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NetBSD 6.1.5 - man page for hypot (netbsd section 3)

HYPOT(3)			   BSD Library Functions Manual 			 HYPOT(3)

NAME
     hypot, hypotf -- Euclidean distance and complex absolute value functions

LIBRARY
     Math Library (libm, -lm)

SYNOPSIS
     #include <math.h>

     double
     hypot(double x, double y);

     float
     hypotf(float x, float y);

DESCRIPTION
     The hypot() functions compute the sqrt(x*x+y*y) in such a way that underflow will not hap-
     pen, and overflow occurs only if the final result deserves it.

     hypot(infinity, v) = hypot(v, infinity) = +infinity for all v, including NaN.

ERRORS
     Below 0.97 ulps.  Consequently hypot(5.0, 12.0) = 13.0 exactly; in general, hypot returns an
     integer whenever an integer might be expected.

     The same cannot be said for the shorter and faster version of hypot that is provided in the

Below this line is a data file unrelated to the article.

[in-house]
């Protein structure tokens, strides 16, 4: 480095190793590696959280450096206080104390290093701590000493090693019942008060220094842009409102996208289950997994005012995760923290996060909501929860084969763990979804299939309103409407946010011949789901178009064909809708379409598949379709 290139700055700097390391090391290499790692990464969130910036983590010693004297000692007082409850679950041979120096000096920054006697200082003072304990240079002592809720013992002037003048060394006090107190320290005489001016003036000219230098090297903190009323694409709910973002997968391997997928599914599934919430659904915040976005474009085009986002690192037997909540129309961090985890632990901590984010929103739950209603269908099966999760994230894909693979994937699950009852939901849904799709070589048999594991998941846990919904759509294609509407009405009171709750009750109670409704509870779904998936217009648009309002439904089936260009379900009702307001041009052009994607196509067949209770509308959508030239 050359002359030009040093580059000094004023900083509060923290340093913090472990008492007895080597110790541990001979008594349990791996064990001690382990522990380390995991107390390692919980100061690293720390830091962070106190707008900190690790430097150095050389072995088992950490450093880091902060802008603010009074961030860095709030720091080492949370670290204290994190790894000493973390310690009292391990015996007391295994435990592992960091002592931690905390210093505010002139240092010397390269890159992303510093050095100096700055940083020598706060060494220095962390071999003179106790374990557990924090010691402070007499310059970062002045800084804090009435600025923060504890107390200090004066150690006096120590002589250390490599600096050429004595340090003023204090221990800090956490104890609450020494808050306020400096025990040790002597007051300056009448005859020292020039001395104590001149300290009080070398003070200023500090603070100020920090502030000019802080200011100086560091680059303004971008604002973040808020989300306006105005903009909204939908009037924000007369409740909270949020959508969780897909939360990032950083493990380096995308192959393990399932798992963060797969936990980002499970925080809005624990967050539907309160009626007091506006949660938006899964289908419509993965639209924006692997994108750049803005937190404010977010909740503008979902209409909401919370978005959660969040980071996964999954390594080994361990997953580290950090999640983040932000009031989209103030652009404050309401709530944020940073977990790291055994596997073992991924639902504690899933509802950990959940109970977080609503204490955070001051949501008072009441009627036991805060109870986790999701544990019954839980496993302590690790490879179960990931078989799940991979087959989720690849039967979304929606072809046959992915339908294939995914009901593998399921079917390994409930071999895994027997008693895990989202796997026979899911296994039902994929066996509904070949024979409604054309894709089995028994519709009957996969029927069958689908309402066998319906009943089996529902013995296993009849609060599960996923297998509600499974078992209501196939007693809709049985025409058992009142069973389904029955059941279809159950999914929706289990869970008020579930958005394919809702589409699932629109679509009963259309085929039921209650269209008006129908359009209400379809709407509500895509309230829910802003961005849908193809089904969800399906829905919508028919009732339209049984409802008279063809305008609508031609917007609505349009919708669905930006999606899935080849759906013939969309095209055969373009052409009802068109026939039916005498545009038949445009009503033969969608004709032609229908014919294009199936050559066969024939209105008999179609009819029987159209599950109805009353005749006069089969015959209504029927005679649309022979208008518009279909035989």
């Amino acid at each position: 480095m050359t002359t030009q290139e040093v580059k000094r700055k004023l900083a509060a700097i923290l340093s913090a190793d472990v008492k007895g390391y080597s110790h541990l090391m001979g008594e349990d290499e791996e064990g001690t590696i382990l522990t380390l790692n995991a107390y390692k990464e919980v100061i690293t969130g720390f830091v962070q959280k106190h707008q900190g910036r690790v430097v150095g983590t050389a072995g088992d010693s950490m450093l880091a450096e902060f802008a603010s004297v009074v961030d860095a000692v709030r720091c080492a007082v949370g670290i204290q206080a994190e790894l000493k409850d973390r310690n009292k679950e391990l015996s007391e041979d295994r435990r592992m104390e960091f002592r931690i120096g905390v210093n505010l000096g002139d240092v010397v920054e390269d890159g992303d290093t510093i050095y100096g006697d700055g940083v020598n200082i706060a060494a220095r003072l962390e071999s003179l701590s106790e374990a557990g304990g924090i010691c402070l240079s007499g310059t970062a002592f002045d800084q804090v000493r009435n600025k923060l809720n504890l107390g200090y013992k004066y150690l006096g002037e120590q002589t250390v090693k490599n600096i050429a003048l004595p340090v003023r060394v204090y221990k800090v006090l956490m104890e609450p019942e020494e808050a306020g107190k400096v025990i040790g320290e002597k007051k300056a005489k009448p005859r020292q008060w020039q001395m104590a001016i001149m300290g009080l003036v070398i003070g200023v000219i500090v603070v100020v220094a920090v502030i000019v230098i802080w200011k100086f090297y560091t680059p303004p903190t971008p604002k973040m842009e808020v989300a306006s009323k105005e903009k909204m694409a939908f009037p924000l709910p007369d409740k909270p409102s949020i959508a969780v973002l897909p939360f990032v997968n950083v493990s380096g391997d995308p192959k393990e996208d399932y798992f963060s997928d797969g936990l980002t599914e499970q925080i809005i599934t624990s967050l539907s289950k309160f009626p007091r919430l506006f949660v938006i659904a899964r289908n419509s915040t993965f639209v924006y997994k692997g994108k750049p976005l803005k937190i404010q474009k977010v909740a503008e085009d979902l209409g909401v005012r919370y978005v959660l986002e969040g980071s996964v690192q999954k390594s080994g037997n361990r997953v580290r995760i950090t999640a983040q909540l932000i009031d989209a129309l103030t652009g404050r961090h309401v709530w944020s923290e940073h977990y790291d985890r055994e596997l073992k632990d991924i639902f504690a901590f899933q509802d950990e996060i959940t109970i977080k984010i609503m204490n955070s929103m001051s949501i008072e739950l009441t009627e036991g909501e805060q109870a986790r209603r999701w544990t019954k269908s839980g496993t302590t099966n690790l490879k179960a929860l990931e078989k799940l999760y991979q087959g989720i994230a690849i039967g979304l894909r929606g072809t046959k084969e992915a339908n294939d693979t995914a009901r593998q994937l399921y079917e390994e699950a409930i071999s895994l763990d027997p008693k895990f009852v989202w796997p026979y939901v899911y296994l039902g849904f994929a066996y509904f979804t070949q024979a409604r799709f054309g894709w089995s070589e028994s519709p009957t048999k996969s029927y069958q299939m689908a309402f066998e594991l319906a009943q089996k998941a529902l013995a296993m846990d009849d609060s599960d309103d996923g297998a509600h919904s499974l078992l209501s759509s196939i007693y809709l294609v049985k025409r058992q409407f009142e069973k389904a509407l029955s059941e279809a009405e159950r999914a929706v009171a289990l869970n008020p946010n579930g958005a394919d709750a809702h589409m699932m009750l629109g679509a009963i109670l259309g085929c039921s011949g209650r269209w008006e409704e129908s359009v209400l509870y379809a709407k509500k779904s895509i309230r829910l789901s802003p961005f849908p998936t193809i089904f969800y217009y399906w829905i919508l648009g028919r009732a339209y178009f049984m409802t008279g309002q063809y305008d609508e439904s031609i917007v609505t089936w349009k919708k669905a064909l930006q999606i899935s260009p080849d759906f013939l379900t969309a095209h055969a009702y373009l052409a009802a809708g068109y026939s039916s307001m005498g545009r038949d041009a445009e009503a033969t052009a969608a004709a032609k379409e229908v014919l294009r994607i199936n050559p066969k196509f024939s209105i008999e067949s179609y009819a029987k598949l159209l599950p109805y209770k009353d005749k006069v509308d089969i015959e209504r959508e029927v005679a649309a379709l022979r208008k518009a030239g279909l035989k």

comments in cabs.c; its error can exceed 1.2 ulps.

NOTES
     As might be expected, hypot(v, NaN) and hypot(NaN, v) are NaN for all finite v; with
     "reserved operand" in place of "NaN", the same is true on a VAX.  But programmers on
     machines other than a VAX (it has no infinity) might be surprised at first to discover that
     hypot(+-infinity, NaN) = +infinity.  This is intentional; it happens because hypot(infinity,
     v) = +infinity for all v, finite or infinite.  Hence hypot(infinity, v) is independent of v.
     Unlike the reserved operand fault on a VAX, the IEEE NaN is designed to disappear when it
     turns out to be irrelevant, as it does in hypot(infinity, NaN).

SEE ALSO
     math(3), sqrt(3)

HISTORY
     Both a hypot() function and a cabs() function appeared in Version 7 AT&T UNIX.  cabs() was
     removed from public namespace in NetBSD 5.0 to avoid conflicts with the complex function in
     C99.

BSD					February 12, 2007				      BSD


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